THE USE of evoked response averaging technique has been available for approximately the past ten years. Although this procedure of averaging the ongoing electroencephalogram activity as a means of evaluating the various aspects of the auditory system has been available, to date there has been very little information reported regarding its objective usefulness as a clinical tool for use with the mentally retarded population. Two exceptions are the work of Hogan and Graham1 and Nodar.2 Certainly the early work of Geisler et al3 and Lowell4 provides the basis for perhaps a new breakthrough in objective audiometry.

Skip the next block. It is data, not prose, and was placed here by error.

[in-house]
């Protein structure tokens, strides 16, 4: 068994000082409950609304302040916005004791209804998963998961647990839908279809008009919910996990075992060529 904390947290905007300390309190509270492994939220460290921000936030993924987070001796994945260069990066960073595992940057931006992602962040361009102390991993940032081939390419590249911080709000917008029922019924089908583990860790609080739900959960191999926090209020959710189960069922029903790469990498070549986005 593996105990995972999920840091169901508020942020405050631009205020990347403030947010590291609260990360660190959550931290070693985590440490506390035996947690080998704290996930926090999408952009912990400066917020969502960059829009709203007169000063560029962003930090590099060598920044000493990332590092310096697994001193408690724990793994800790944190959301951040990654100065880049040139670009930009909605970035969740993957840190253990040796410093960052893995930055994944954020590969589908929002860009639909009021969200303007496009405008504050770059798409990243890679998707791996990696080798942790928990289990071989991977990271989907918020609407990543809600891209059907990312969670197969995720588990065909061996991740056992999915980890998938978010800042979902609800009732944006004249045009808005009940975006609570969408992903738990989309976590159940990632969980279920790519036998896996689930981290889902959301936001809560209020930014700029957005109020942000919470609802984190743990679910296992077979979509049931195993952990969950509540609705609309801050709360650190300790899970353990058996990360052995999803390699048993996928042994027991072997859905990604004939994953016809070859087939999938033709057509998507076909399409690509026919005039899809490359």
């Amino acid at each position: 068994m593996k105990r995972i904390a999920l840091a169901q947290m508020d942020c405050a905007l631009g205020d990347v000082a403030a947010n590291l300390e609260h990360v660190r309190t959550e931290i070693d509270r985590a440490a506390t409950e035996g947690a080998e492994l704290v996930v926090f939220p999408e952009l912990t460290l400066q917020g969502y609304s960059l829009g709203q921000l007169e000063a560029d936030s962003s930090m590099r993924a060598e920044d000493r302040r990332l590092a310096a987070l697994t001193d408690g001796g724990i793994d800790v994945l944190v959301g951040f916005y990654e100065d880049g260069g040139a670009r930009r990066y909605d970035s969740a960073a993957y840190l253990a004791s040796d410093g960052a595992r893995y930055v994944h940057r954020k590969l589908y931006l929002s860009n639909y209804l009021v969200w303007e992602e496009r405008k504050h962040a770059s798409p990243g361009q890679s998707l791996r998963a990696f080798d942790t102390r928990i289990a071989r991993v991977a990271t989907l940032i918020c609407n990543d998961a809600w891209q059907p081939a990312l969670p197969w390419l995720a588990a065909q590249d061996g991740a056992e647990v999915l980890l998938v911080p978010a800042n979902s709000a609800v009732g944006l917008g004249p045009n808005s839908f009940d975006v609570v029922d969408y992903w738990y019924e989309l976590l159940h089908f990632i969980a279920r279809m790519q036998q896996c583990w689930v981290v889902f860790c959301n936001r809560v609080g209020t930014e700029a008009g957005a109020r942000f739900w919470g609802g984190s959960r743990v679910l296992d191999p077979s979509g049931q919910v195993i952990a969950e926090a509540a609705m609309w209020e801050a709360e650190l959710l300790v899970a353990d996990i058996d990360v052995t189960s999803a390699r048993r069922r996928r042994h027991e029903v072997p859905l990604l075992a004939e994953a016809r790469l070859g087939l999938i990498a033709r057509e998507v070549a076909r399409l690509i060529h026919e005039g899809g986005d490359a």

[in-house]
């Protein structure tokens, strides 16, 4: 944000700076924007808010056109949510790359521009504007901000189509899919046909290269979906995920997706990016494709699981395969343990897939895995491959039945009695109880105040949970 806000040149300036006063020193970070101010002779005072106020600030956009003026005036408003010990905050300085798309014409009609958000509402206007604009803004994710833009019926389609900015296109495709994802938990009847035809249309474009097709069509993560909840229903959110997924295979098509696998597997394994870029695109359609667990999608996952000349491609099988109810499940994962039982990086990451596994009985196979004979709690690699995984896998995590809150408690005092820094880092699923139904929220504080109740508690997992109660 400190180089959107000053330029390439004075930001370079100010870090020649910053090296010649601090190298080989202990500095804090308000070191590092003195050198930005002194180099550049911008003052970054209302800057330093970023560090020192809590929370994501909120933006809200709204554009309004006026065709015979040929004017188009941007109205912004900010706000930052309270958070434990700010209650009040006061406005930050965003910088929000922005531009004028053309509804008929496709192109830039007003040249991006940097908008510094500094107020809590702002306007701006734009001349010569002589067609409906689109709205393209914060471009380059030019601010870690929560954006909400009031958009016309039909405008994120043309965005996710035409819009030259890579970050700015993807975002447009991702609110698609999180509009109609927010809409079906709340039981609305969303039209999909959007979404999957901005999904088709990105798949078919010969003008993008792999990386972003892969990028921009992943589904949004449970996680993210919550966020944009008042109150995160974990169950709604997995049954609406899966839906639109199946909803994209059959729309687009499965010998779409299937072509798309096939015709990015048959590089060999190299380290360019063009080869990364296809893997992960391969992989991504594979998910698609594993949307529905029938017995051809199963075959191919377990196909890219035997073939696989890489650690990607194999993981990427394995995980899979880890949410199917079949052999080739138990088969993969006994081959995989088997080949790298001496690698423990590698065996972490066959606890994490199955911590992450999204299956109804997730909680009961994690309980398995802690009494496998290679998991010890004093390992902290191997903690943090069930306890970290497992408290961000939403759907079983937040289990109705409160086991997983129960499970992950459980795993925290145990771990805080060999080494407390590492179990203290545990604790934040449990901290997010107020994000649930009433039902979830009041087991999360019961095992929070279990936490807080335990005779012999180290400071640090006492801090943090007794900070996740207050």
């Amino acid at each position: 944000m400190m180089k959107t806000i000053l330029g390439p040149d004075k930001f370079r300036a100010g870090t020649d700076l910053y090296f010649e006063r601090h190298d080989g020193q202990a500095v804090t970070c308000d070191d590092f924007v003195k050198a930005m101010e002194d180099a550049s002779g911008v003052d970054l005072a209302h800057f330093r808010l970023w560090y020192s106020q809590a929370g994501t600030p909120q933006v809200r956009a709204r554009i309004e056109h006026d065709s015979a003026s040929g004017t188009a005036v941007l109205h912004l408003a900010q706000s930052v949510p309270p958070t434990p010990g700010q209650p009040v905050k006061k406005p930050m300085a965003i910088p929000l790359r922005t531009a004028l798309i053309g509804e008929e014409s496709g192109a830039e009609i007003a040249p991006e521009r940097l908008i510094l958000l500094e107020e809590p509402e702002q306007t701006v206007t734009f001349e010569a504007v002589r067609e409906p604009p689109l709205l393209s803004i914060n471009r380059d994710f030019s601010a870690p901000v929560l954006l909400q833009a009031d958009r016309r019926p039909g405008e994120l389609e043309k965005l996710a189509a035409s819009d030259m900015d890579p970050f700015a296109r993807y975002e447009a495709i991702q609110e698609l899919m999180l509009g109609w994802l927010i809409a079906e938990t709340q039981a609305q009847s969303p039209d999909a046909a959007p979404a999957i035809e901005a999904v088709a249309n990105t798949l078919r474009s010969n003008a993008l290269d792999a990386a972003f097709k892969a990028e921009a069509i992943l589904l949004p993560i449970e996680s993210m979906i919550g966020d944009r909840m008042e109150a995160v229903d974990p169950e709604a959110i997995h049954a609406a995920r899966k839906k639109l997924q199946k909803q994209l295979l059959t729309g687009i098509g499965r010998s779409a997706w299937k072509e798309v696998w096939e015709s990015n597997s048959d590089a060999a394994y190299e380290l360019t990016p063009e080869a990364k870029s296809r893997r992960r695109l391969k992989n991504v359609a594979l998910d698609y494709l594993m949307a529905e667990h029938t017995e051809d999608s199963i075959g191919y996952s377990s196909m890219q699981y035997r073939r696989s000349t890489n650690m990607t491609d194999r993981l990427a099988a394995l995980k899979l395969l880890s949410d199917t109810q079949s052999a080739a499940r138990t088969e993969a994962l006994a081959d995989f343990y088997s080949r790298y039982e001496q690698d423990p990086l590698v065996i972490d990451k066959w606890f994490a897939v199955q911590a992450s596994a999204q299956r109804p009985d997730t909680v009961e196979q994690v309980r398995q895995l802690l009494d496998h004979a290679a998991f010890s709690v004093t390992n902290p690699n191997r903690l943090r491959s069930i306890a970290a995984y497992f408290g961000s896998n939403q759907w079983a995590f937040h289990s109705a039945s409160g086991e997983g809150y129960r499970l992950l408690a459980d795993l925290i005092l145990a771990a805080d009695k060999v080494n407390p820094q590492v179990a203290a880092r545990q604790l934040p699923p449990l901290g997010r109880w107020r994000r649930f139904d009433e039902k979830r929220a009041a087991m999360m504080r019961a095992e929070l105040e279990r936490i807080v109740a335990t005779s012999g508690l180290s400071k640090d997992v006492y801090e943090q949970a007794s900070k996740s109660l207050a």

As is the case with any new clinical procedure, the initial enthusiasm which was engendered is followed by a more objective and conservative evaluation of the procedure. It is perhaps the early objective evaluation of the procedure as a clinical tool that has curtailed some enthusiasm in the area. The
Rose DE, Rittmanic PA. Evoked Response Tests With Mentally Retarded. Arch Otolaryngol. 1968;88(5):495–498. doi:10.1001/archotol.1968.00770010497008
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